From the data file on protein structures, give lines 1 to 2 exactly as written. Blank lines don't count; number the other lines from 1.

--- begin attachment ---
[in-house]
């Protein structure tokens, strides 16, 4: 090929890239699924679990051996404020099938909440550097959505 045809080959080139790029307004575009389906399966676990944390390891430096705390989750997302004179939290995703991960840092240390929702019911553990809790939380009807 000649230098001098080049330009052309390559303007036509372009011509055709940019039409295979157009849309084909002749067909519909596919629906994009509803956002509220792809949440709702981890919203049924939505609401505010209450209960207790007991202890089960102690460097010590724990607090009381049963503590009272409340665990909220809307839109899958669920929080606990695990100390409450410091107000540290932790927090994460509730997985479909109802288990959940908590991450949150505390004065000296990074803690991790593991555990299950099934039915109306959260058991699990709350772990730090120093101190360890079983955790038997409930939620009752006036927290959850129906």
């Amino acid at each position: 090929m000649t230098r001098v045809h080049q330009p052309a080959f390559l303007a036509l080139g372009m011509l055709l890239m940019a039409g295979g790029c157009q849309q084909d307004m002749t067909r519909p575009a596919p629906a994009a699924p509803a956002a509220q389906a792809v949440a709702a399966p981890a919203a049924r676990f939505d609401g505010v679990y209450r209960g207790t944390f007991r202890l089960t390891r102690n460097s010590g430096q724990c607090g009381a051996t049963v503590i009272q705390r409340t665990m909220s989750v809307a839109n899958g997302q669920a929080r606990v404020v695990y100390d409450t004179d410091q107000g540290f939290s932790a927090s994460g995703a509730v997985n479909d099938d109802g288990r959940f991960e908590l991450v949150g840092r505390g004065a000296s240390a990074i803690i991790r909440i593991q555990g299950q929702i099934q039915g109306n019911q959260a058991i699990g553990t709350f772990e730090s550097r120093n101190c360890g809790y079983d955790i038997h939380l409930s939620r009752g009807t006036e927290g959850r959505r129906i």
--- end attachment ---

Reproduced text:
[in-house]
């Protein structure tokens, strides 16, 4: 090929890239699924679990051996404020099938909440550097959505 045809080959080139790029307004575009389906399966676990944390390891430096705390989750997302004179939290995703991960840092240390929702019911553990809790939380009807 000649230098001098080049330009052309390559303007036509372009011509055709940019039409295979157009849309084909002749067909519909596919629906994009509803956002509220792809949440709702981890919203049924939505609401505010209450209960207790007991202890089960102690460097010590724990607090009381049963503590009272409340665990909220809307839109899958669920929080606990695990100390409450410091107000540290932790927090994460509730997985479909109802288990959940908590991450949150505390004065000296990074803690991790593991555990299950099934039915109306959260058991699990709350772990730090120093101190360890079983955790038997409930939620009752006036927290959850129906």